The Cape Gooseberry
A biological cousin of the tomato, this gooseberry looks like a small yellow cherry tomato that’s covered by a brown husk, that looks like a chinese lantern. With a sweet pineapple-like flavour, the fruit (also called Inca berry or ground cherry) is native to South America. In the 16th century gooseberry juice was used in the treatment of fevers. We are fortunate enough to have this super fruit growing in South Africa. It grows in a straggling bush up to one metre tall that bears yellow fruits inside a brown papery envelop and is perennial.
Why it’s healthy
High in protein, this berry also contains vitamins C, A, a few B vitamins as well as iron, potassium, niacin, magnesium, calcium and zinc. A recent Brazilian study found it’s a good source of carotenoids, which may help protect against cancer and heart disease. Gooseberries also have pectin which assists with digestion, lowers cholesterol and prevents the increase of glucose levels in the body, making them the perfect snack for people who are sensitive to glucose.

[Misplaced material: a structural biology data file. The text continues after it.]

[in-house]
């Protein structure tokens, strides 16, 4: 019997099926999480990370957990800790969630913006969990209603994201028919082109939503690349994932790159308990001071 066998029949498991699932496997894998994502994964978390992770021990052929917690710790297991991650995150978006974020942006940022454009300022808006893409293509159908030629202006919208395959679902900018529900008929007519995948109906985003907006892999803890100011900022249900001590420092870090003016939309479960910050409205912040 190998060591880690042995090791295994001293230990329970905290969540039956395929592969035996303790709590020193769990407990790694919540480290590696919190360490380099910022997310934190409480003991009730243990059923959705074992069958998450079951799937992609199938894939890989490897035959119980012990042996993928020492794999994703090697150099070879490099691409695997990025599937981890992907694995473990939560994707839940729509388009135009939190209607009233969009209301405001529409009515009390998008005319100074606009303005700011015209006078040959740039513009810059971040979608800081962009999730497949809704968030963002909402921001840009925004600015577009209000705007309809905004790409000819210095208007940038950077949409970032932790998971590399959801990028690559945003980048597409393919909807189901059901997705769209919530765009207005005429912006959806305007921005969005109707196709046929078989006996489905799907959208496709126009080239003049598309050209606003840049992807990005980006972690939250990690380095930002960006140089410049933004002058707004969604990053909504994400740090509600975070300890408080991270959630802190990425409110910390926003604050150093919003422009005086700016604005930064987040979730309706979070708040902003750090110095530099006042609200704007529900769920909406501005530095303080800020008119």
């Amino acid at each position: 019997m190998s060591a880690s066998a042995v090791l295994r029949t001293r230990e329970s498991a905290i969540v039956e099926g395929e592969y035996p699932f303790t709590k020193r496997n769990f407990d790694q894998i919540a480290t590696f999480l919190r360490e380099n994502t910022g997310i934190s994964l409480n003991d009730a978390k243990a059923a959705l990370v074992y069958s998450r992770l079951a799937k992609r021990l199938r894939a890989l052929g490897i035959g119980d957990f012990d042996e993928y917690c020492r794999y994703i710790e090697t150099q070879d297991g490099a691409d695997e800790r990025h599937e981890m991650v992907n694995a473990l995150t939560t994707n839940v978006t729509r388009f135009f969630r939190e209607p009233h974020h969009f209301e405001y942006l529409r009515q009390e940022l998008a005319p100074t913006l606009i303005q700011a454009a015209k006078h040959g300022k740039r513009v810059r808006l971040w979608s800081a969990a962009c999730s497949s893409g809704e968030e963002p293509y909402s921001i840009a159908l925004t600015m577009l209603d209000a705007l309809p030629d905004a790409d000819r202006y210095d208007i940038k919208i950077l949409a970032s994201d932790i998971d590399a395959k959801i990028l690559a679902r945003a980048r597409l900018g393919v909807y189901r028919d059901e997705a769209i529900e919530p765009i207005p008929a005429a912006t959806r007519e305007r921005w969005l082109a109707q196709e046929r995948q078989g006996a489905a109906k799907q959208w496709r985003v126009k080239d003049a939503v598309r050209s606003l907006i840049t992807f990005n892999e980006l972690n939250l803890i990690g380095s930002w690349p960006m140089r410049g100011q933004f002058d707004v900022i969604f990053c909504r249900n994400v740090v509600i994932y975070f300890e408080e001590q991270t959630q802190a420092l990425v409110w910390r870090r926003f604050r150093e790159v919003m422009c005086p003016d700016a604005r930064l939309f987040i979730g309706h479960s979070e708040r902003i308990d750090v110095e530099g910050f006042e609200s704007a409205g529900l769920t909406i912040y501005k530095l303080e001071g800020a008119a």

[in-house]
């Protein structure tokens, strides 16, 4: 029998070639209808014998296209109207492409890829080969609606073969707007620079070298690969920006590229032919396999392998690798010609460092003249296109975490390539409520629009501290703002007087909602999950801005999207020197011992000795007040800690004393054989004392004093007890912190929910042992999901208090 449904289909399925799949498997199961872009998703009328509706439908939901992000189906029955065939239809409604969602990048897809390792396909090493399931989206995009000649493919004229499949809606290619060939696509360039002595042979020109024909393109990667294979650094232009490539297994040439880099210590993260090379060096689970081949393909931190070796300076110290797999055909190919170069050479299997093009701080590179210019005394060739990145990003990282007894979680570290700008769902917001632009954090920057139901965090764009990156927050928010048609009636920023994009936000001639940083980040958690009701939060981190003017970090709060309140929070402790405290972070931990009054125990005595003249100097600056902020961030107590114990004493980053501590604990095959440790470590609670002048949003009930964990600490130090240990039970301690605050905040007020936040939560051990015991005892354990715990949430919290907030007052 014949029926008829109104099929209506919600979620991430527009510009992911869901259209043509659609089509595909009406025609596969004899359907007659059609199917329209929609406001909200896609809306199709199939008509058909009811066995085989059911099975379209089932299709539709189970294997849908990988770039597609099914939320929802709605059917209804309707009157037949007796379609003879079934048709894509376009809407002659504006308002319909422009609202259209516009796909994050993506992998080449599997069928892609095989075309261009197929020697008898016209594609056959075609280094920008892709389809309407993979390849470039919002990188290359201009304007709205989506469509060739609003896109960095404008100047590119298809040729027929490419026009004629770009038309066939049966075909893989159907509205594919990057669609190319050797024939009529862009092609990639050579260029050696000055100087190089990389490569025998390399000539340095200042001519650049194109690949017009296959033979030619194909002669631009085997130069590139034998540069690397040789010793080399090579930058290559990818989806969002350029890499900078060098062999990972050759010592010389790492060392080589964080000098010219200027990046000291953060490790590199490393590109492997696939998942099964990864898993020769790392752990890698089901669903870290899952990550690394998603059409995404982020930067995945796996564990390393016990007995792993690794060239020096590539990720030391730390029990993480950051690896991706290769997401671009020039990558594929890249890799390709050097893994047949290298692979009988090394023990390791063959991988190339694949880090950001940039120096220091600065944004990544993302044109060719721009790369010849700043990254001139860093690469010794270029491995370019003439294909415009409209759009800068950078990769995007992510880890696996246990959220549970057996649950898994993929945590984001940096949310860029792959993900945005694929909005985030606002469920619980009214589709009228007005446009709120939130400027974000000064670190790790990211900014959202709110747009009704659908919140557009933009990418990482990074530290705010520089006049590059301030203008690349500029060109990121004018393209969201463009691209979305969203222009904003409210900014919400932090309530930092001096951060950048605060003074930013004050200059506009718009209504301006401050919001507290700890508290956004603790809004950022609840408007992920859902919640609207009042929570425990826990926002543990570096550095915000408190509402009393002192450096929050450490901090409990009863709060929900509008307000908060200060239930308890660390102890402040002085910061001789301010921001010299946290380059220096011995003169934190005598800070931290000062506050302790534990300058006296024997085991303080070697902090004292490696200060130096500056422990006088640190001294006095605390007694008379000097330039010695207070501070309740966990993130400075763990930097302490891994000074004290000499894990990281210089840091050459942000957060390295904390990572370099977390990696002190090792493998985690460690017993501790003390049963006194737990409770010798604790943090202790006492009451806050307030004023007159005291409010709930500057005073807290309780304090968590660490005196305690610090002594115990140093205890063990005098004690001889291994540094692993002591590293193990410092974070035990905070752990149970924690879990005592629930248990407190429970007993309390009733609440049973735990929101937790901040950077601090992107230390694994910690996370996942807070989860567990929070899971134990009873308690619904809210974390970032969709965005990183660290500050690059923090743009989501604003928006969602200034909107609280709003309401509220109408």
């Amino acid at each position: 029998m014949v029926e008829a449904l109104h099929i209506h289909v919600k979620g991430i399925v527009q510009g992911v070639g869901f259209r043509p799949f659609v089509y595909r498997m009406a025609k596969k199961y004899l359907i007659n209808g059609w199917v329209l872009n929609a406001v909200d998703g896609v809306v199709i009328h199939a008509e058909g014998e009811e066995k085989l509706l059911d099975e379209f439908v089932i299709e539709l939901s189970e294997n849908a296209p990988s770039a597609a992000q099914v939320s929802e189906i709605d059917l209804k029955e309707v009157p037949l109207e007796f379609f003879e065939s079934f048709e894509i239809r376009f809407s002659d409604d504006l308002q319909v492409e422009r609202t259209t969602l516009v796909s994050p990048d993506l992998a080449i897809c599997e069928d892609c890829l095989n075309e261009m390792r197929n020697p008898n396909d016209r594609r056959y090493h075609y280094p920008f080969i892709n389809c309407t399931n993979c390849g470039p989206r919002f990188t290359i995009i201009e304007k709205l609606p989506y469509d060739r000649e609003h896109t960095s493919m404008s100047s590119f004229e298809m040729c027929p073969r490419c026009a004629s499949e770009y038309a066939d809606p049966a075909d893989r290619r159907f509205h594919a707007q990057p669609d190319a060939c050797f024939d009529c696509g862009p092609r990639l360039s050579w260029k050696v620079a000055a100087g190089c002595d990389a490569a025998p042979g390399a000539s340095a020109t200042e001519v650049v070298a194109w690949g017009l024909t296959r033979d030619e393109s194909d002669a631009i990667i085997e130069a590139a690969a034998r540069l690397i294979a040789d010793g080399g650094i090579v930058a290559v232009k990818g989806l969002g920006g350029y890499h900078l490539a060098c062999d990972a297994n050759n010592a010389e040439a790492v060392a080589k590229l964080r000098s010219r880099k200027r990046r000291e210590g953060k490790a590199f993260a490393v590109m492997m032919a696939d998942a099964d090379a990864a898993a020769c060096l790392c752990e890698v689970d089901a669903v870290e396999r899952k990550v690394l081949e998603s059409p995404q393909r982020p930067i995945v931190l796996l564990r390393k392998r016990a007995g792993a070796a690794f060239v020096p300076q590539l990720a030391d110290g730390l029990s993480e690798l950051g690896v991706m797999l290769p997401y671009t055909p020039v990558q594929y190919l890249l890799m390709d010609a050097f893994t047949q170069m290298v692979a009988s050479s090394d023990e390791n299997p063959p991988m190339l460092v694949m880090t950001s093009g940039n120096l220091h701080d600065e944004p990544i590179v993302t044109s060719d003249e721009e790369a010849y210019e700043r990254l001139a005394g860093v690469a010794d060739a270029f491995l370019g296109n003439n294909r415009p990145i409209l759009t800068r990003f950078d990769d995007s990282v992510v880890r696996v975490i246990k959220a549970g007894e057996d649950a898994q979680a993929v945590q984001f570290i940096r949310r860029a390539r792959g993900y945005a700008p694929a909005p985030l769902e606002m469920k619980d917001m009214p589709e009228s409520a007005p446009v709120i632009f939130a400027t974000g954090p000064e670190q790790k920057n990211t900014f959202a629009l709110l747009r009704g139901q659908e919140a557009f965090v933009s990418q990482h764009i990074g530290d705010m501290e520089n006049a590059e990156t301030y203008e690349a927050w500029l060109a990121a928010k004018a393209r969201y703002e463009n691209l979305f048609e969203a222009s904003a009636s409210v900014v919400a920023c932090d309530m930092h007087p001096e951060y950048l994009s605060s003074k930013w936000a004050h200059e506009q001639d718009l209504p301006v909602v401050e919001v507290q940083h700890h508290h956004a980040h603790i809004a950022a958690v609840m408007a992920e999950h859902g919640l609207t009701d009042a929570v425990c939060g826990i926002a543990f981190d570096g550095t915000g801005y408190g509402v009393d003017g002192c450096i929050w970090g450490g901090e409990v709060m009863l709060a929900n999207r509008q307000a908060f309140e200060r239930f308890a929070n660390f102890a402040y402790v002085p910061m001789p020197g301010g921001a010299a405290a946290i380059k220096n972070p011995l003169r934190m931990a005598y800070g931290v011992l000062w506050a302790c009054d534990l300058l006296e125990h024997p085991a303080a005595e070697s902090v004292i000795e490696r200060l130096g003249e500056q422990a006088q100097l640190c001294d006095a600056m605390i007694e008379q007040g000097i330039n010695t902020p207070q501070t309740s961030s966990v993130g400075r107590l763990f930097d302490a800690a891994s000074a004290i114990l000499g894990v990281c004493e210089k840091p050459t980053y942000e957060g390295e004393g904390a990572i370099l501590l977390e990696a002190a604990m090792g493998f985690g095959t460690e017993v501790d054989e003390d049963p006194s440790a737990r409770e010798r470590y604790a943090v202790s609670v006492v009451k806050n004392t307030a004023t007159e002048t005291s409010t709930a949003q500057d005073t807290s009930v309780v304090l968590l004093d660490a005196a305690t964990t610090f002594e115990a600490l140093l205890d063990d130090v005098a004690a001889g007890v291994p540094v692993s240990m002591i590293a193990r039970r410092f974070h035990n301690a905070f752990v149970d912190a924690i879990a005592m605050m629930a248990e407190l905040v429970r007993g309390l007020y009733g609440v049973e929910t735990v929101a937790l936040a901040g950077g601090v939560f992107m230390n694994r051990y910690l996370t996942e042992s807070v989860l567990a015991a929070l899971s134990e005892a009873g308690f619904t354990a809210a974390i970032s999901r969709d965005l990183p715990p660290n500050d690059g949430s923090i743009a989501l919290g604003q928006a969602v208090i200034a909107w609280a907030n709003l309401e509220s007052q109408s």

How to eat them
The berry is the size of a cherry tomato, is very aromatic and full of tiny seeds. Eat Cape gooseberries as a refreshing fruit snack, toss in fruit salads, a smoothie or juice using the Vitamix or Oscar. Put some berries, which you have dried yourself in the dehydrator, into trail mix. Gooseberries are also delicious added to green salads and go well in savoury dishes. When purchasing them, choose nicely coloured, firm fruit with no blemishes. They will keep in the fridge for up to three days. Wash only when about to use. Gooseberries freeze best whole and should be used when still partially frozen.
How to grow gooseberries
July – plant undercover in seed trays
August, Sept, Oct and Nov – Transplant seedlings